Samiyah, a young peasant girl on a quest to find love and honor, wins a chance to attend the royal ball. Beyond her wildest dreams, she finds herself dancing in the arms of Prince Chad, heir to the throne. Yet because there brews a violent struggle between the brutal ruling-class and the oppressed peasantry, Chad and Samiyah’s growing, talk-of-the-town love spawns whispers of bloody uprisings and plots of swift usurpation.
As I made my way to my master’s chambers, I paused from a top outer hallway and peered down to the open space of the main greeting hall. Never had the palace been under such duress. Men with slings and arrows hanging from chandeliers; men fighting with degas, boughs, bloody axes, stones and large branches, using dead bodies as shields; men with severed limbs using whips and chains; men with torches on horseback in the dining rooms; men fighting with wheelbarrows, baby carriers and kitchen cutleries; everyone fighting desperately until they fell upon their ill-fated destination: death.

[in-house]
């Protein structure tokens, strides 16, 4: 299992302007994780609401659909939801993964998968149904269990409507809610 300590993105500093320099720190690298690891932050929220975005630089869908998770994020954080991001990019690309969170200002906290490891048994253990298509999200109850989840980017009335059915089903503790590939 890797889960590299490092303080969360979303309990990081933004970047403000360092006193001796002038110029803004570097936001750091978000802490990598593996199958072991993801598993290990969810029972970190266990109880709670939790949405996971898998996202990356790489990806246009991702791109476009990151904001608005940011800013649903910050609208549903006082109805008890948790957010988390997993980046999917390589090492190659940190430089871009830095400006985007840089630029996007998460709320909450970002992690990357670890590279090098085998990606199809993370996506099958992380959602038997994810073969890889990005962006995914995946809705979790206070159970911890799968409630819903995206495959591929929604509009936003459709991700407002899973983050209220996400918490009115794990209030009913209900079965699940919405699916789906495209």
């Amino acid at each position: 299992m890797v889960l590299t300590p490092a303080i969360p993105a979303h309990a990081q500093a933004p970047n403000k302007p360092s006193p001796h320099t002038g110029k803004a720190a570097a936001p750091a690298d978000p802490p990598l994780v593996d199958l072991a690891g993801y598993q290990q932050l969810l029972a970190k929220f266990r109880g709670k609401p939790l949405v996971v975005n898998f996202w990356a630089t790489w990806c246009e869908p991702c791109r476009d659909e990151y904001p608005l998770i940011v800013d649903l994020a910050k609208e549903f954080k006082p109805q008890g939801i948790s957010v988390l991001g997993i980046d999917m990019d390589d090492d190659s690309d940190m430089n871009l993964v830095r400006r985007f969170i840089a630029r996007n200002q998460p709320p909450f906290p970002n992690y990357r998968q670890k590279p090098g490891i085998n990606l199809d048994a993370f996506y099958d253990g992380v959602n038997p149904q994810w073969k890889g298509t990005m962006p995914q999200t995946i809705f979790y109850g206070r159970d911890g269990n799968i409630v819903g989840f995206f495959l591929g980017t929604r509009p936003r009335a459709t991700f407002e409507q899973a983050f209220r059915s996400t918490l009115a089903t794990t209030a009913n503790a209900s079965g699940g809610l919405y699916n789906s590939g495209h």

One of the sling-shooting chandelier dwellers, a young Moudera boy, struck every guard or defenseman he targeted. He couldn’t have been any more than eight years old. He’d been taught Davidian shooting tactics, for he targeted big men and struck them directly between the eyes. Like finger-snapping, the boy decimated ten to twelve unsuspecting victims in a row, using bits of chandelier glass, killing his victims upon impact. He easily claimed more lives than anyone else in the palace, and he could have attained legendary numbers if the young assassin hadn’t died by his own tactics. As blood dripped from his eyes, he pulled out a gory piercing arrow from his back before falling from the ceiling to the floor.
M. Lachi is an author, songwriter and composer. She lives in New York City and enjoys reading, composing and catching live performances.